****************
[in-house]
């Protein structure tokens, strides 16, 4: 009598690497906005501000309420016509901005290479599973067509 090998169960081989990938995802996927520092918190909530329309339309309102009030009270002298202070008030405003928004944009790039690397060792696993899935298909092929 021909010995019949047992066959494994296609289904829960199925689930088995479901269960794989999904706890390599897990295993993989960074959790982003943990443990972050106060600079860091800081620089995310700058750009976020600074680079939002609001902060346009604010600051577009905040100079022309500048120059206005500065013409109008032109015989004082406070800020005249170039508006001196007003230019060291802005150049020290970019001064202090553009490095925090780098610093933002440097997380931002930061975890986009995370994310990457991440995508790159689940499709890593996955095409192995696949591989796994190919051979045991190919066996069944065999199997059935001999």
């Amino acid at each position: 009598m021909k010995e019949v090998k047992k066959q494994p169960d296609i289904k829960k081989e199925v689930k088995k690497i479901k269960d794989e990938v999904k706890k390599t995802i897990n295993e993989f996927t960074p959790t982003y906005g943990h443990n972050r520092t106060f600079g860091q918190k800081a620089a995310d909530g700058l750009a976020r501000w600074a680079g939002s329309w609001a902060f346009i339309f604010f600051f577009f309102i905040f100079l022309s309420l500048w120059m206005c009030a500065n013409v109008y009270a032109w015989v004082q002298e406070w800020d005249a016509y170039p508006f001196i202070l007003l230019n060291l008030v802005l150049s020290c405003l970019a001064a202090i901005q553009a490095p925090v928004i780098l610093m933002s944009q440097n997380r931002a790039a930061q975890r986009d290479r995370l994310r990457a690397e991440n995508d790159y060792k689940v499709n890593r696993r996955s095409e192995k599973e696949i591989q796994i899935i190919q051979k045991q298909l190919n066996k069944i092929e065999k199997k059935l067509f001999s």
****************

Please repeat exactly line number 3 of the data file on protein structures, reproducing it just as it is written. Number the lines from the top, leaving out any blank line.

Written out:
């Amino acid at each position: 009598m021909k010995e019949v090998k047992k066959q494994p169960d296609i289904k829960k081989e199925v689930k088995k690497i479901k269960d794989e990938v999904k706890k390599t995802i897990n295993e993989f996927t960074p959790t982003y906005g943990h443990n972050r520092t106060f600079g860091q918190k800081a620089a995310d909530g700058l750009a976020r501000w600074a680079g939002s329309w609001a902060f346009i339309f604010f600051f577009f309102i905040f100079l022309s309420l500048w120059m206005c009030a500065n013409v109008y009270a032109w015989v004082q002298e406070w800020d005249a016509y170039p508006f001196i202070l007003l230019n060291l008030v802005l150049s020290c405003l970019a001064a202090i901005q553009a490095p925090v928004i780098l610093m933002s944009q440097n997380r931002a790039a930061q975890r986009d290479r995370l994310r990457a690397e991440n995508d790159y060792k689940v499709n890593r696993r996955s095409e192995k599973e696949i591989q796994i899935i190919q051979k045991q298909l190919n066996k069944i092929e065999k199997k059935l067509f001999s």